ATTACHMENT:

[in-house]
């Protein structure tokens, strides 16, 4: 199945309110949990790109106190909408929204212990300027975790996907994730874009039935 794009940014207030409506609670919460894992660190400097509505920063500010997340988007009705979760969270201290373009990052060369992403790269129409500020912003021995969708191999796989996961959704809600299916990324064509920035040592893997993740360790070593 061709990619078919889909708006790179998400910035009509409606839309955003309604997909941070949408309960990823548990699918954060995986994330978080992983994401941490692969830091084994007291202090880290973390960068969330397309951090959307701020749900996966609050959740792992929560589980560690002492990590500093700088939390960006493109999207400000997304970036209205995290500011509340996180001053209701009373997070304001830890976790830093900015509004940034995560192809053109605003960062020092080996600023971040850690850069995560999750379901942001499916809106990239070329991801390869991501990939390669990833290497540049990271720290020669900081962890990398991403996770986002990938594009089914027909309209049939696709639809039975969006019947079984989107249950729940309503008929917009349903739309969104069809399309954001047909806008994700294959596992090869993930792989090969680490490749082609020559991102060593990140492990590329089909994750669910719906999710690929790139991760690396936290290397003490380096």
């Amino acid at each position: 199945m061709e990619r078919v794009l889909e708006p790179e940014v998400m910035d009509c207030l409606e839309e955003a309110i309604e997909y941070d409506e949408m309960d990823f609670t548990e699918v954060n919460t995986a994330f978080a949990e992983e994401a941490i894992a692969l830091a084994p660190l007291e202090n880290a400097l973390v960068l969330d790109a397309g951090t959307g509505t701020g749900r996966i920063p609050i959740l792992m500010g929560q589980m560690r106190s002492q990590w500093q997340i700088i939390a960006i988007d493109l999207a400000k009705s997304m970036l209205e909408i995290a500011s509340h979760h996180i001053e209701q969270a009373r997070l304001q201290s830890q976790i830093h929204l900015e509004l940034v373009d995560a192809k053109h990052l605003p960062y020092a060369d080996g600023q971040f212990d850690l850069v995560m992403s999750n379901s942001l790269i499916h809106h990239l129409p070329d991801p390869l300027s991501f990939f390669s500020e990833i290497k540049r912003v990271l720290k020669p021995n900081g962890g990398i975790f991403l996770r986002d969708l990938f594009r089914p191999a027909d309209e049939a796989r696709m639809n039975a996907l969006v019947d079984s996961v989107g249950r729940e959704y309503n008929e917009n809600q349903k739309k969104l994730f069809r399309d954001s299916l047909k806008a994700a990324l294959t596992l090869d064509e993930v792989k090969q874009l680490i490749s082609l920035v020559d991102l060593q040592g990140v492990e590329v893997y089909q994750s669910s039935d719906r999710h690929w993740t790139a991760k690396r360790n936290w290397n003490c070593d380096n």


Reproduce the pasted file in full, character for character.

[in-house]
């Protein structure tokens, strides 16, 4: 199945309110949990790109106190909408929204212990300027975790996907994730874009039935 794009940014207030409506609670919460894992660190400097509505920063500010997340988007009705979760969270201290373009990052060369992403790269129409500020912003021995969708191999796989996961959704809600299916990324064509920035040592893997993740360790070593 061709990619078919889909708006790179998400910035009509409606839309955003309604997909941070949408309960990823548990699918954060995986994330978080992983994401941490692969830091084994007291202090880290973390960068969330397309951090959307701020749900996966609050959740792992929560589980560690002492990590500093700088939390960006493109999207400000997304970036209205995290500011509340996180001053209701009373997070304001830890976790830093900015509004940034995560192809053109605003960062020092080996600023971040850690850069995560999750379901942001499916809106990239070329991801390869991501990939390669990833290497540049990271720290020669900081962890990398991403996770986002990938594009089914027909309209049939696709639809039975969006019947079984989107249950729940309503008929917009349903739309969104069809399309954001047909806008994700294959596992090869993930792989090969680490490749082609020559991102060593990140492990590329089909994750669910719906999710690929790139991760690396936290290397003490380096």
């Amino acid at each position: 199945m061709e990619r078919v794009l889909e708006p790179e940014v998400m910035d009509c207030l409606e839309e955003a309110i309604e997909y941070d409506e949408m309960d990823f609670t548990e699918v954060n919460t995986a994330f978080a949990e992983e994401a941490i894992a692969l830091a084994p660190l007291e202090n880290a400097l973390v960068l969330d790109a397309g951090t959307g509505t701020g749900r996966i920063p609050i959740l792992m500010g929560q589980m560690r106190s002492q990590w500093q997340i700088i939390a960006i988007d493109l999207a400000k009705s997304m970036l209205e909408i995290a500011s509340h979760h996180i001053e209701q969270a009373r997070l304001q201290s830890q976790i830093h929204l900015e509004l940034v373009d995560a192809k053109h990052l605003p960062y020092a060369d080996g600023q971040f212990d850690l850069v995560m992403s999750n379901s942001l790269i499916h809106h990239l129409p070329d991801p390869l300027s991501f990939f390669s500020e990833i290497k540049r912003v990271l720290k020669p021995n900081g962890g990398i975790f991403l996770r986002d969708l990938f594009r089914p191999a027909d309209e049939a796989r696709m639809n039975a996907l969006v019947d079984s996961v989107g249950r729940e959704y309503n008929e917009n809600q349903k739309k969104l994730f069809r399309d954001s299916l047909k806008a994700a990324l294959t596992l090869d064509e993930v792989k090969q874009l680490i490749s082609l920035v020559d991102l060593q040592g990140v492990e590329v893997y089909q994750s669910s039935d719906r999710h690929w993740t790139a991760k690396r360790n936290w290397n003490c070593d380096n």